In the fourteen years since the original Trials appeared on Windows and Mac platforms, RedLynx has quietly gone about building quite a fanbase. Although the games themselves may look simple at first glance, the physics based stunt racers have always had many layers of depth lurking just beneath the surface, waiting to drag newcomers in and liberate them of countless hours’ free time in the process.
With the launch of Trials Frontier on iOS (it’s coming later on Android), the company is taking the franchise to mobile platforms for the first time, and plenty of questions had been raised in the run up to release as to just how they’d manage to port over the nuanced, subtle controls to the touch-screen interface of smartphone and tablets.
These concerns have been very reasonable, given the fact that just the slightest overcorrection in previous games could spell the end of a gold medal run, causing ample frustration and even more swearing along the way. Unfortunately, despite the strides that many mobile games have been making on that front in recent times, Frontier isn’t without its niggles, and that makes for a gameplay experience that’s a little less fair than it should be in places.
As a free to play title, it’s easy to overlook some of the inconsistencies in the controls – after all, you haven’t forked over any of your hard-earned cash to play – but, as with most free-to-play games, there are other minor annoyances to contend with, too.
In a bid to convince you to spend some actual money in the game, RedLynx has included two in-game currency systems; diamonds and coins. The latter can be gathered simply by completing levels and objectives, but diamonds are much rarer beasts, and they’re necessary to have if you fancy any prolonged sessions with the game.
In typical FTP style, the length of your gameplay will be determined by whether or not you’re willing to spend diamonds on bypassing time limits, covertly hidden under the guise of “fuel” here. The more you play, the more fuel you burn, and once you’re out you’ll have the choice to either fork over some diamonds or wait around until you’ve recharged. For those who are planning on the odd play here and there and not much else, that’s fine, but Trials has always been an addictive blighter, so stepping away may not be as easy as you had hoped.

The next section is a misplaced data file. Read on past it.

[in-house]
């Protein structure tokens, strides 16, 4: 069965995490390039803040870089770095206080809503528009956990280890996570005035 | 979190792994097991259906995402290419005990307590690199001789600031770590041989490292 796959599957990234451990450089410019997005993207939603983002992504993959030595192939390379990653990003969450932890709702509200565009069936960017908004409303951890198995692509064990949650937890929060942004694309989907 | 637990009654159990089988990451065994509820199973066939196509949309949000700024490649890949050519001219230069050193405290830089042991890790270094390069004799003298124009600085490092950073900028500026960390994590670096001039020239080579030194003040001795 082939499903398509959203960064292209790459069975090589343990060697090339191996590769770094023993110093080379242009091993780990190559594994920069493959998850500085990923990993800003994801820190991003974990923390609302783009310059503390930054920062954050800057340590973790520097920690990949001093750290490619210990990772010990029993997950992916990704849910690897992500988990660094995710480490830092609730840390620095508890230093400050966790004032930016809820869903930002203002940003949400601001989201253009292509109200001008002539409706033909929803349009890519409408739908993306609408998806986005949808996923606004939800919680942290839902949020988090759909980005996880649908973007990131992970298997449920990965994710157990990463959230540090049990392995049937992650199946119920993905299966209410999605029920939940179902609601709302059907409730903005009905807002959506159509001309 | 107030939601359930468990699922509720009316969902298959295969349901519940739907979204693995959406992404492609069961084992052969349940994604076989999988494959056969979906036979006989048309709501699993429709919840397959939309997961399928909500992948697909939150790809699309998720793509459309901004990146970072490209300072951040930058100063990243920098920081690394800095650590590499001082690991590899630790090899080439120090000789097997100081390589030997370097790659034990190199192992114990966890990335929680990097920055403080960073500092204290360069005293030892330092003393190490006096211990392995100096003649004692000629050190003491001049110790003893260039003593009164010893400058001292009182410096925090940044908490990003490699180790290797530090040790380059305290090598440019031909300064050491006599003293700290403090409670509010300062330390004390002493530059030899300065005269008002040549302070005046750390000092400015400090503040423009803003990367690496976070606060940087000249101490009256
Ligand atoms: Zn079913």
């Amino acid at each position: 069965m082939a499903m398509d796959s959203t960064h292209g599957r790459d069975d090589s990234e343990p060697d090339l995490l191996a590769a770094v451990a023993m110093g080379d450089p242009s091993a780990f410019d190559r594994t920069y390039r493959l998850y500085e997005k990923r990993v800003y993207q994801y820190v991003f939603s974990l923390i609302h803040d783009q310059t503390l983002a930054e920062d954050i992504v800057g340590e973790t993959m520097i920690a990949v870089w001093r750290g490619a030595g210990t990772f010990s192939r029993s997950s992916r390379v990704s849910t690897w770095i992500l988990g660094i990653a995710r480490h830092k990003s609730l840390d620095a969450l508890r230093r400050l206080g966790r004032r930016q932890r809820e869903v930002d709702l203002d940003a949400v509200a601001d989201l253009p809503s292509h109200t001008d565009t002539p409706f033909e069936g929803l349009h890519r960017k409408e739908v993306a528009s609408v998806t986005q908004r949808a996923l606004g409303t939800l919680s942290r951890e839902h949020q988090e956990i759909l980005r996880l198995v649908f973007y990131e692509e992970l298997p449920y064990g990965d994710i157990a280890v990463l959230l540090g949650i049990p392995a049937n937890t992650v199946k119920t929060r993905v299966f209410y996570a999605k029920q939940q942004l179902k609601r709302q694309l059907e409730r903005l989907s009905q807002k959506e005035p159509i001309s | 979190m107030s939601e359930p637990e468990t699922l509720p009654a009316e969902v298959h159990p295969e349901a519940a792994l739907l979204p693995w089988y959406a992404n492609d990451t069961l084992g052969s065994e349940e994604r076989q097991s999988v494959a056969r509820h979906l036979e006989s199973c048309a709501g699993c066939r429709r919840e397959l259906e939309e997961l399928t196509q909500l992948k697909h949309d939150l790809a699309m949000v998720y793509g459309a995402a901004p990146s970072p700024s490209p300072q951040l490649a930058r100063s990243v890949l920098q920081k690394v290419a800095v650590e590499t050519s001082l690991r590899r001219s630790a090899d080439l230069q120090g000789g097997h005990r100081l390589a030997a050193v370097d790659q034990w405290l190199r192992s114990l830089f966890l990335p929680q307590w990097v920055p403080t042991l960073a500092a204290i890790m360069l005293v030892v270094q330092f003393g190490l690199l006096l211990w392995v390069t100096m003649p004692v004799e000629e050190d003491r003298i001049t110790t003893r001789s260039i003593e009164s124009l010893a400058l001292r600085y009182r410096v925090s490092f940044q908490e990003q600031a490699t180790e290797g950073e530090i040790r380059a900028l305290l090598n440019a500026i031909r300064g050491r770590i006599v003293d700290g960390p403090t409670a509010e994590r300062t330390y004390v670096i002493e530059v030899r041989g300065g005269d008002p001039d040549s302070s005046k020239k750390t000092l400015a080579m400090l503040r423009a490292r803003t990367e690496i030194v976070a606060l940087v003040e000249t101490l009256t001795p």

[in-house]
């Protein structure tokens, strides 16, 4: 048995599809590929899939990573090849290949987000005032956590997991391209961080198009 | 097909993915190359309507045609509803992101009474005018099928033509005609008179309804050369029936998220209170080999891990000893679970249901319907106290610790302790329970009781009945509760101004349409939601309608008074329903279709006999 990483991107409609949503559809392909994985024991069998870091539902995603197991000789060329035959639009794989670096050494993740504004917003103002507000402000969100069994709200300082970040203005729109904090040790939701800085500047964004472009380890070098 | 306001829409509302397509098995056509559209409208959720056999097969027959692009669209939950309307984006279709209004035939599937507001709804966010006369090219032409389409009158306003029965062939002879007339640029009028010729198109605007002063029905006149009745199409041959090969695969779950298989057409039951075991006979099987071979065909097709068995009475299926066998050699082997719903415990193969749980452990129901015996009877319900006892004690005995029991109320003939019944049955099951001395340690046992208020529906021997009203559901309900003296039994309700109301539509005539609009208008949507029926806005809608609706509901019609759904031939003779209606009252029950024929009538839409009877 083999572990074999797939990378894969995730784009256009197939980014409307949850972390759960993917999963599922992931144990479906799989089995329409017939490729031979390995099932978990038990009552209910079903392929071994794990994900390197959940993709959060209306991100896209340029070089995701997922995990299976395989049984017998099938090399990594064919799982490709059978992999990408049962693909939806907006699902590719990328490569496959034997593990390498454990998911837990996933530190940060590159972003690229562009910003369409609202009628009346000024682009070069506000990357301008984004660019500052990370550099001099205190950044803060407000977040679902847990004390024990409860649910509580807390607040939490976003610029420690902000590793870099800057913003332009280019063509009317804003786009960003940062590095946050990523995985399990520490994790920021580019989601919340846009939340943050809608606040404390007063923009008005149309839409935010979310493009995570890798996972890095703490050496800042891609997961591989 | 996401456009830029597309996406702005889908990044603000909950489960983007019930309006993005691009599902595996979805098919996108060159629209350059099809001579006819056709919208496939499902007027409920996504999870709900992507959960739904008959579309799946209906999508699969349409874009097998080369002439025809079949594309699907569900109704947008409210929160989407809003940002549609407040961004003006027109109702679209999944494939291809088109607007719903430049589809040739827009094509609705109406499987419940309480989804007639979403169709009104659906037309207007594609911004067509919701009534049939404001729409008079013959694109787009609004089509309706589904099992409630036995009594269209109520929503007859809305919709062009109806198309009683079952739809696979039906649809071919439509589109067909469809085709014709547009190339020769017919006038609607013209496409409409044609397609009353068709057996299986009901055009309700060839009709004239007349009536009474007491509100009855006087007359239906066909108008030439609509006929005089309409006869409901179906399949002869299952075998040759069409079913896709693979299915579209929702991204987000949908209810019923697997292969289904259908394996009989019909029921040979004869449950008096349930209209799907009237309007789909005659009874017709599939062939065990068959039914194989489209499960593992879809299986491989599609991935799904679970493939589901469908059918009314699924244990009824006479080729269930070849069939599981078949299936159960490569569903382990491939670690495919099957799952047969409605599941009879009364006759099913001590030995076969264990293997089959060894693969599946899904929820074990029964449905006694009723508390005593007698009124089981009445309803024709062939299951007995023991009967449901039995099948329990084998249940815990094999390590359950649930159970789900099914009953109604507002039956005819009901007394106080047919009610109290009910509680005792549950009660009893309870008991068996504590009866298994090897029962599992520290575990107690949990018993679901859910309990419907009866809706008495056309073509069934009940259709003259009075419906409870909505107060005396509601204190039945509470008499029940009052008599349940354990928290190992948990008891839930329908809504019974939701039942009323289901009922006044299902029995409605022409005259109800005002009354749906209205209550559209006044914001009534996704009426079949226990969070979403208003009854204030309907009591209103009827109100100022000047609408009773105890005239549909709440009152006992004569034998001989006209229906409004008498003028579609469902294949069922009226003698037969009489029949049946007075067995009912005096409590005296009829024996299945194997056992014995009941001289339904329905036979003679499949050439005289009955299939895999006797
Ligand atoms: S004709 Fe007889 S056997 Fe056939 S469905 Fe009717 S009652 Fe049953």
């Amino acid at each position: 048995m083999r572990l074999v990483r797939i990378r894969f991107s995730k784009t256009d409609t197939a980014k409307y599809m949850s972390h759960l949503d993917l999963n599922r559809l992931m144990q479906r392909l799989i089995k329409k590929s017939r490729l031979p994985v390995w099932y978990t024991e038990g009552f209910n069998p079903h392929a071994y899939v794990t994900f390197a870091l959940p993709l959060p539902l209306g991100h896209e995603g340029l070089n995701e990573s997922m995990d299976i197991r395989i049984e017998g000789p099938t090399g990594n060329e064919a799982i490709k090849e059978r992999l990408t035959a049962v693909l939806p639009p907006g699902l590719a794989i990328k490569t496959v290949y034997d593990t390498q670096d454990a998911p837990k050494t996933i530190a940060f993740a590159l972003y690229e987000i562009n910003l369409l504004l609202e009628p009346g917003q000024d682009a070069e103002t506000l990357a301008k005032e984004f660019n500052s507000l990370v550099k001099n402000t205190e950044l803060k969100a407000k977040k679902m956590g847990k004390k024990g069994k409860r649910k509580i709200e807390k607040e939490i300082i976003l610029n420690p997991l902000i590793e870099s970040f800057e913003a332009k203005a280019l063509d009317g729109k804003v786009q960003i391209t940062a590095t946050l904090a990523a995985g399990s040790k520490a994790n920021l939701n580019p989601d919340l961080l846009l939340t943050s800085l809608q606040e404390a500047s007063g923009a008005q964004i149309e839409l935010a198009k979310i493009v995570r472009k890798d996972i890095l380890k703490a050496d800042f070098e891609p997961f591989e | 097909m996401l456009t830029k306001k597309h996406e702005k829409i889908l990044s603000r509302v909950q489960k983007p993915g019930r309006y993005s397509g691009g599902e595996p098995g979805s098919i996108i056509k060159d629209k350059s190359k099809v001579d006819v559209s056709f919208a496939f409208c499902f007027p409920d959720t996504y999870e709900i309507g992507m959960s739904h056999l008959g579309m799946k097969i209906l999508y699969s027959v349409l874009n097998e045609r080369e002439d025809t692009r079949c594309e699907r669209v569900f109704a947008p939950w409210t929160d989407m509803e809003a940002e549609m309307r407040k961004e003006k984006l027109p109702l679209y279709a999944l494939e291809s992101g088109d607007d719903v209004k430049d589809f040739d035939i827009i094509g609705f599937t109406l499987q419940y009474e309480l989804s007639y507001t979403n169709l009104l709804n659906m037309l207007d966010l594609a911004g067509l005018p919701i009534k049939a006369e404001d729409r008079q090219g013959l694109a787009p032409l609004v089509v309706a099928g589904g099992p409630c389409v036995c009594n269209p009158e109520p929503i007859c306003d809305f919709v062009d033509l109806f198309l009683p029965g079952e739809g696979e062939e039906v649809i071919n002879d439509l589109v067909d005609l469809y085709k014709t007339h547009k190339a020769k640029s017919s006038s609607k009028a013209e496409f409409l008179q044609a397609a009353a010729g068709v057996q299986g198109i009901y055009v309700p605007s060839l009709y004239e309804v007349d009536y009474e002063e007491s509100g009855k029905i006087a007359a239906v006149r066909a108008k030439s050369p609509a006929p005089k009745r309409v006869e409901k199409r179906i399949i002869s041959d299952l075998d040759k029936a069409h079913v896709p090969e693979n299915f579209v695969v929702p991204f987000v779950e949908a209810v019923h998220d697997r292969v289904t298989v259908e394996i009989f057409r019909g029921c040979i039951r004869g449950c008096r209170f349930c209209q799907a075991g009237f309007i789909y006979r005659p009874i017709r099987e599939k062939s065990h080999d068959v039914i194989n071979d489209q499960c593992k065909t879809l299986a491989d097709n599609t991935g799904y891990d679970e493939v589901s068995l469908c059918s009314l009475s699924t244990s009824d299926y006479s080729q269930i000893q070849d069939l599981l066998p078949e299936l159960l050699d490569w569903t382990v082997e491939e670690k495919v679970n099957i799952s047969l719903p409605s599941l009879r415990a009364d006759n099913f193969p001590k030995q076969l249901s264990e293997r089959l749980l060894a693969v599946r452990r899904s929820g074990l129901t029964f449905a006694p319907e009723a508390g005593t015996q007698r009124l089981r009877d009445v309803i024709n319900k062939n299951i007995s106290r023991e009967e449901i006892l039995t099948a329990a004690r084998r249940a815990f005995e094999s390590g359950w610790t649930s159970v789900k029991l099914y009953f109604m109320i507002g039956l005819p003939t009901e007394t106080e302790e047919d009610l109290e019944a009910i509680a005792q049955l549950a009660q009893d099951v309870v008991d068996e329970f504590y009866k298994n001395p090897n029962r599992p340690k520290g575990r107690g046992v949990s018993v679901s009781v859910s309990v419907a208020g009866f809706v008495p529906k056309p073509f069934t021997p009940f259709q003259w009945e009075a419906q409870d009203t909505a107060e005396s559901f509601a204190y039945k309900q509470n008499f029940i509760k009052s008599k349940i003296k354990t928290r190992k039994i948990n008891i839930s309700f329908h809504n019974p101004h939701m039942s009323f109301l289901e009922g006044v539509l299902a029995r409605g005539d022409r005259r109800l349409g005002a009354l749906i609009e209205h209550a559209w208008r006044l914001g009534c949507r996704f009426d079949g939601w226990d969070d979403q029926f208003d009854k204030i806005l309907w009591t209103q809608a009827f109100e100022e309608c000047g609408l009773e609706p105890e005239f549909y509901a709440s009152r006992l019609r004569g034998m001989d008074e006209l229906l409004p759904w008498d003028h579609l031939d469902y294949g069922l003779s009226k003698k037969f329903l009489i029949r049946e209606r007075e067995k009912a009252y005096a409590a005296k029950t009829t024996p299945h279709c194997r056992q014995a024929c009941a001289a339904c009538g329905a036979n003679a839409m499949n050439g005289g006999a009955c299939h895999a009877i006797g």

Visually, Frontier looks pretty great. It may not feature the most sophisticated graphics, but the bright and vivid colours really pop on the small screen, while there’s a surprising amount of variety within the various levels. The actual contents of the levels themselves has, sadly, taken a bit of a knock given the new platform, though.
RedLynx has countered this by adding in a bit of a story, and objective based missions that’ll help you progress that along the way. There’s nothing hugely interesting here, but it’s a nice break from the norm if nothing else, and it certainly opens the game up to newcomers and more casual players alike.
Trials Frontier is a decent little mobile title perhaps let down by the occasional unreliability of its host platforms’ touch interfaces and the fact that its bigger siblings have offered so much more in terms of level design. As an introduction to the franchise, though, it’ll do a fine job and win plenty of new fans.